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While we saw a lot, there are lifetimes more to see and know about such an intriguing and mysterious country.  We concentrated our visit to the western half of the island.  Using Havana as a hub, we spent time at the beaches in Guanabo east of Havana, in the mountain valley of Viñales in the far west, and in Trinidad on the southern coast.  Instead of hotels, we stayed at Casas Particulares: private homes in which families rent rooms.  These can run the gamut between home stay and bed and breakfast – and are an awesome view into Cuban culture and daily life.  We rode in classic cars, went horse riding through coffee and tobacco farms.  We saw amazing art, and soaked up the sun on beaches in paradise.  These were some of the gems of our trip.  But every country has the good, the bad, and the ugly.  With over three weeks on the ground, we saw a little bit of everything.  This is how it went down.


We got to Havana on February 26.  It was gloriously warm and sunny.  Flight time is less than one hour from Miami to Jose Martí International Airport just south of Havana.  Customs are thorough, but certainly not stressful.  Soon enough we’re on our way to Vedado, a neighborhood whose former residents of renown include Meyer Lansky and Al Capone. Shuffled like the cards from mobsters' casino decks are the preserved glory and fallen decay of stately homes and beautiful parks with their columns, porches, statuary and huge trees, as a microcosm of Cuba’s decadent, if checkered past, its problematic present, and the beginning waves of its potential future.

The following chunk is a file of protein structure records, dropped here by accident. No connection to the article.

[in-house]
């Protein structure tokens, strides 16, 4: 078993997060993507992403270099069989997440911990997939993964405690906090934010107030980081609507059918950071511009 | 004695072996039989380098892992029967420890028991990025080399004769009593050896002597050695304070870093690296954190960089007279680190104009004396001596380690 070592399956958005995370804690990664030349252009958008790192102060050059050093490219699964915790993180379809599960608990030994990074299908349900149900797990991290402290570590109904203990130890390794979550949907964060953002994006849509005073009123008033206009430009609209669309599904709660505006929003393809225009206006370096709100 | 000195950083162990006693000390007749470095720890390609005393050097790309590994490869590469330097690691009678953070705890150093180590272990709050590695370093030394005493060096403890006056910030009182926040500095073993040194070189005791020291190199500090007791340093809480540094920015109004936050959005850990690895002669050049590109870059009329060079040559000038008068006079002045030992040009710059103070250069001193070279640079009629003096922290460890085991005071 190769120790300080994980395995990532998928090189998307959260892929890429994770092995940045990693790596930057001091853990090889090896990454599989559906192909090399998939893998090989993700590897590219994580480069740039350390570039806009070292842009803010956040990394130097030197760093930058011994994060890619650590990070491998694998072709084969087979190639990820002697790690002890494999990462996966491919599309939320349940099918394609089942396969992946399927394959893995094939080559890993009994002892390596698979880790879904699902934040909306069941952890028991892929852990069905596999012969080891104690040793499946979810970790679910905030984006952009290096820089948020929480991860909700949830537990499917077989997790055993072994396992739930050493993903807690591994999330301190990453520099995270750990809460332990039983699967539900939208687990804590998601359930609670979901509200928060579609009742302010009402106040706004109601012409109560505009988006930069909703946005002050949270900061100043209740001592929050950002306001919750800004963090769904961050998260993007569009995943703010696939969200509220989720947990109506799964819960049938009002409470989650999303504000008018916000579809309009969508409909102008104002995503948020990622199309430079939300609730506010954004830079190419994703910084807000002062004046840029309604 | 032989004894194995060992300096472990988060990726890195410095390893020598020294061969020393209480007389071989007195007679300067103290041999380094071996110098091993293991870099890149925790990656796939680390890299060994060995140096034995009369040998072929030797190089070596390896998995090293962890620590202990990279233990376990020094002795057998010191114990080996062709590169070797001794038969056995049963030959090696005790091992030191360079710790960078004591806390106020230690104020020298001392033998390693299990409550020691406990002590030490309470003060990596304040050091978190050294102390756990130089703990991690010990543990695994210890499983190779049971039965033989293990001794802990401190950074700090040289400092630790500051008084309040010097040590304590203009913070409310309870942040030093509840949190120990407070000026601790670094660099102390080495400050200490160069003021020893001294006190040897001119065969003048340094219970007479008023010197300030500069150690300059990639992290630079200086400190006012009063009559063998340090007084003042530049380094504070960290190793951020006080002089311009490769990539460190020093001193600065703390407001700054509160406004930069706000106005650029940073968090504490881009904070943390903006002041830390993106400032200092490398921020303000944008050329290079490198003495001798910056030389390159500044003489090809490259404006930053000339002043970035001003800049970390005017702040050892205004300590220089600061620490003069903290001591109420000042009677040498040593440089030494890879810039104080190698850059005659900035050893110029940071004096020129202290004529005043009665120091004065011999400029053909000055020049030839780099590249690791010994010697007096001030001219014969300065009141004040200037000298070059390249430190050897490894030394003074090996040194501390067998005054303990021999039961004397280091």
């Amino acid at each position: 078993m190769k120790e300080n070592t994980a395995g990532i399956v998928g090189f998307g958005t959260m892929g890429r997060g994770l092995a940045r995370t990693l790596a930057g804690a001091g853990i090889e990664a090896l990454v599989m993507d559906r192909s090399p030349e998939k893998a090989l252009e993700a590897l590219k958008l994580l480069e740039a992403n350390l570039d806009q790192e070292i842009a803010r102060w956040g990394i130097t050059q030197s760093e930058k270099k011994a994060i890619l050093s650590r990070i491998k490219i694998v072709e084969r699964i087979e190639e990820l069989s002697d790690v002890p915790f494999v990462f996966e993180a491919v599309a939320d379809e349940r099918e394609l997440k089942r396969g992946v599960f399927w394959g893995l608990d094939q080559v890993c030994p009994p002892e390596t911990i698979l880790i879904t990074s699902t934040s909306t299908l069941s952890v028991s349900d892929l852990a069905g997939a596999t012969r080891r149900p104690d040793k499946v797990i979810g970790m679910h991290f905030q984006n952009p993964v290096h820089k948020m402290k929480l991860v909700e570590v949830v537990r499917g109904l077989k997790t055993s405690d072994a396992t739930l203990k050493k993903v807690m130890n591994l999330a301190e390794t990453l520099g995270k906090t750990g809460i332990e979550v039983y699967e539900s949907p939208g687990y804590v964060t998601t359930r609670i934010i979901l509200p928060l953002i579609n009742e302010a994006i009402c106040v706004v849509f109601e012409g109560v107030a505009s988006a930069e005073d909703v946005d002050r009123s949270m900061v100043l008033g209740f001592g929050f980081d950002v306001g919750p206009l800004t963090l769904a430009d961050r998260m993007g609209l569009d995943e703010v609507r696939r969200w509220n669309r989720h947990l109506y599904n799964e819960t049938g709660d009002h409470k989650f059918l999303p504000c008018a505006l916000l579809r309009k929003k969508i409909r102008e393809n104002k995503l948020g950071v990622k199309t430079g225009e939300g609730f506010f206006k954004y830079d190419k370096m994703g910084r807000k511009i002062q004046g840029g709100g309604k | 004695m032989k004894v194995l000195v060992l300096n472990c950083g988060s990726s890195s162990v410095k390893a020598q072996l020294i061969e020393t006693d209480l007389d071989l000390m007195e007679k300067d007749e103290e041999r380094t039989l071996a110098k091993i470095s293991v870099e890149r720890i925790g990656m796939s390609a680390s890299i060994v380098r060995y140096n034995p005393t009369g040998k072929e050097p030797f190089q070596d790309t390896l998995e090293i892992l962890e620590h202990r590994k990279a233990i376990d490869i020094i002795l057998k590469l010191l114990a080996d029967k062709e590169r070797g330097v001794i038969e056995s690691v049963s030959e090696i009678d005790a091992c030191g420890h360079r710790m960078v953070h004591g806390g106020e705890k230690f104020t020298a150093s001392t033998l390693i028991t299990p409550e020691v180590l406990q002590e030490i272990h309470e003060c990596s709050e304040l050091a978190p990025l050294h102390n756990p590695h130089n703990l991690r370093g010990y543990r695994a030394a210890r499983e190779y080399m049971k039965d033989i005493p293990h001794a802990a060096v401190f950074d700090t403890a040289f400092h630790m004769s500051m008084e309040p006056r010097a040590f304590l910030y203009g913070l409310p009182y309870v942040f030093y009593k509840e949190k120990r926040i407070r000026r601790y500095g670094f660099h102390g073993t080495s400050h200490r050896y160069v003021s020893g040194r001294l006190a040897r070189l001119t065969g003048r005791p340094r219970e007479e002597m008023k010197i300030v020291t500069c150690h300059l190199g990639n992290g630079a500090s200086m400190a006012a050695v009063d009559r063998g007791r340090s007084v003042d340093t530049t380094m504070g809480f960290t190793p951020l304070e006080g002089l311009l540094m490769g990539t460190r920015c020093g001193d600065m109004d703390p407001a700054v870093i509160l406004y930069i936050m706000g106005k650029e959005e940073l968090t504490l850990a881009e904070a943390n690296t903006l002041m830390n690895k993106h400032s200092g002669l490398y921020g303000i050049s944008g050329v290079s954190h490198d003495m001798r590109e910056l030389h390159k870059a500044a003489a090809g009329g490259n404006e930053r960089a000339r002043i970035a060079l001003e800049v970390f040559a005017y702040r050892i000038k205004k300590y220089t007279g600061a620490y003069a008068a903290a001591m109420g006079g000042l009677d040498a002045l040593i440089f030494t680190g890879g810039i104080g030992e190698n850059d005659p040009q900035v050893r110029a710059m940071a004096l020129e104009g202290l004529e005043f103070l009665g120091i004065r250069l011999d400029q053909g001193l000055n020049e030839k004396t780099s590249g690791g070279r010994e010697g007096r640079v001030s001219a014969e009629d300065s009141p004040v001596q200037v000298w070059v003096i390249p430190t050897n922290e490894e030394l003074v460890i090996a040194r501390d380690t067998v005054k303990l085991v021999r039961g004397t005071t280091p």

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Once known as the Paris of the Caribbean, Havana is where the romance begins.  Breathe deep and let the tropical ocean air pull you into the capital city.  Enter along the  Malecón, a dramatic seaside avenue into the heart of Havana.  The sweep of the city fans out along the road toward the harbor and the Castillo de San Carlos de la Cabana beyond.  Old Havana, where the colonial architecture has been amazingly preserved, and the Capital, where restoration efforts are currently focused, occupy the peninsular arm that forms the western shore of Havana Bay.

Of course, there is the feeling of being inside a time capsule.  Cars, farm machinery, and durable goods come predominantly from the American 1950s, the Soviet 80s, or the last decade of growing imports from China.  Hundred year old cane bottom rocking chairs, cuckoo clocks, curios and heirlooms hold memories of golden times from Cuba’s more distant past.